Richard: How big were the non-recurring items? Peter: With leverage, it was about a quarter of the upside we saw. Half came from better commodity pricing. Remaining quartering came largely from iPhone sales.

Next Q: Goldman Sachs: Q on iPad: Strong shipment number, but what about impact from lower-priced tablets?

How do you think about competition from lower-priced tablets like Amazon’s?

Tim: We are really happy with 15.4M iPads we sold. We took down channel inventory slightly, so underlying sell-thru was slightly higher. Consistent with long-term belief that this is a huge opportunity for Apple over time. I clearly believe that there will come a day that the tablet market in units is larger than the PC market. In fact, it’s interesting to note that in the US, it’s clear from IDC’s recent data on Desktops in US, that tablets exceeded desktop PC sales in last quarter.

You can already see different indicators that there is significant momentum in the space. In terms of competitiveness, ecosystem for iPads is in a class by itself.

We strongly beiieved in optimizing apps for tablet from Day 1.

We think the competition has just a few hundred tablet-optimized apps.

People really want to do multiple things with their tablets, so we don’t really see these limited function tablets and e-readers being in the same category.

They’ll sell a fair number of units, but people who want an iPad won’t settle for a limited function [tablet].

Last year was supposed to be the year of the tablet, and I think most people would agree with was the Year of the iPad for the second year in a row. We’re going to continue to innovate like crazy in this area, and continue to compete with anyone that is currently shipping tablets, or that might enter in the future.

Follow-up q: Digging into iPhone number a bit more, what you’re learning about iPhone elasticity with new price points for 3GS in post- and pre-paid markets?

How are you thinking about that now that you’ve had a full quarter with these prices?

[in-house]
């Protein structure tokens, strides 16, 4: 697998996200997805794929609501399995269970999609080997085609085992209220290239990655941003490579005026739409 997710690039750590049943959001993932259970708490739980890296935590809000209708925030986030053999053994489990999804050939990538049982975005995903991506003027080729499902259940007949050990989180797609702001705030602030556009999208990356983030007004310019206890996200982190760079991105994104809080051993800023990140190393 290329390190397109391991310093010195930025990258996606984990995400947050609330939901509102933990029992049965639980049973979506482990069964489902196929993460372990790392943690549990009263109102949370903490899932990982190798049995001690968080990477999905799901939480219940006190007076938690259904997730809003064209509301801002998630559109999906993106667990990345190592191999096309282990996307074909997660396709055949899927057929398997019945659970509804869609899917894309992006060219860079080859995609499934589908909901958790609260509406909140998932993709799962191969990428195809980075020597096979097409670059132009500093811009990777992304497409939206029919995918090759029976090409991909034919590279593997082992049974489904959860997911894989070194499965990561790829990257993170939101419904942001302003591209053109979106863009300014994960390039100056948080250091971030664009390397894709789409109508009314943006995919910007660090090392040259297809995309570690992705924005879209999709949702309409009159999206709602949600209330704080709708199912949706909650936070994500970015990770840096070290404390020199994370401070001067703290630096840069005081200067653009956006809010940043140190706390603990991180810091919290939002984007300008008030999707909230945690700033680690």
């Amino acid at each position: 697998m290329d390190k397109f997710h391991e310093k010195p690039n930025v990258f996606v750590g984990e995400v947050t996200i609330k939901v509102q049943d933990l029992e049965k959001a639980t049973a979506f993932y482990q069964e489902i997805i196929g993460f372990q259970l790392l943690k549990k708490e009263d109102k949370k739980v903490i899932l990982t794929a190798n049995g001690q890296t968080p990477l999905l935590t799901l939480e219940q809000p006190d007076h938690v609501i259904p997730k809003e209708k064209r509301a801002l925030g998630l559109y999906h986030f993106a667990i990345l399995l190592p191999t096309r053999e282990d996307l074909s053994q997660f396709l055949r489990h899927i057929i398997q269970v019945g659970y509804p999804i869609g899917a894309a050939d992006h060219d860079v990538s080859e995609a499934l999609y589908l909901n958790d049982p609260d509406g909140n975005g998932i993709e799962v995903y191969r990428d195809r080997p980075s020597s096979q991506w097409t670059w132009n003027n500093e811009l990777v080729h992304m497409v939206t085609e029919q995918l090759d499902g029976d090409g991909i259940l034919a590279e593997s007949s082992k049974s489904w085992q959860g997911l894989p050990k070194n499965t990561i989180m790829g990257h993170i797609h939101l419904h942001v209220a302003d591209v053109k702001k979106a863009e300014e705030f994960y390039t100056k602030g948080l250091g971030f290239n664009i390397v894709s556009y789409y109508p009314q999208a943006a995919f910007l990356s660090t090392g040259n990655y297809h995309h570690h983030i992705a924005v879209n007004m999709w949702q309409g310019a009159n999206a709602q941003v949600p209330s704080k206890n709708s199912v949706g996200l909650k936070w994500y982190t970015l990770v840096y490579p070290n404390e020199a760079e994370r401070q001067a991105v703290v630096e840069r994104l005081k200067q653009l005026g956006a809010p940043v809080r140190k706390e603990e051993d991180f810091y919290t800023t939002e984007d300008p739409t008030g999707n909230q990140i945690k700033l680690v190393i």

Tim: Each of the models, 3GS, 4, and 4S were important in achieving the total unit sales.

The 4S was clearly the most popular.

In the post-paid market there’s a much smaller difference between what the customer pays. It’s larger in pre-paid market. It’s too early to tell how this will play out over time, but we’re thrilled with the total resul.

Next question comes from Toni Sacconaghi with Sanford Bernstein.

Follow-up that you’re actively discussing uses of cash. Is that any different from what you’ve done historically, or is that statement suggesting that you’re thinking more constructively about cash?

Peter Oppenheimer: We have always discussed internally and with our board our cash. We recognize that it’s growing for all the right reasons. Our discussions are active, about what makes the most sense to do with the cash.

Nothing to announce today.

Toni asks if there’s a timeframe for those discussions.

Follow-up from Toni Sacconaghi with Sanford Bernstein. Revisiting gross margin questions. In each of the last ten years, it’s increased from Q1 to Q2. In the past three years, increasing by 200 basis points. You’re predicting bucking that trend dramatically.

Is the loss of leverage that significant?

Peter: The factors that will affect it are primarily: loss of leverage from revenue; the one-time items that won’t recur, and the stronger US dollar.

I would also say (Peter adds) that 44.7 is a high high, higher than we’ve seen in 15 years. It’s hard to compare this year vs. last because we’re in different commodity and currency levels, not to mention different product cycles.

TV question!

Gene Munster, Piper Jaffray asks we just got back from CES, and everyone has a connected TV.

Apple TV seems dated.

From high level, how to think about living room strategy?

Tim: Apple TV product is doing very well, and last fiscal year ended in Sept, we sold a bit above 2.8M units. Jast in past quarter, we broke a record, at over 1.4M.

In the scheme of things, if you dollarize it, we still classify it as a hobby.

We continue to add things to it—I couldn’t live without it, Tim says.

Tim can’t live without his Apple TV. “We continue to pull the strings to see where it takes us.”

We’ll see where this product takes us. No other comment.

Gene follow-up: Early read on CEO role, Tim?

Tim: I love Apple, and am reminded every day how lucky I am to work with this incredible team. I’m lucky.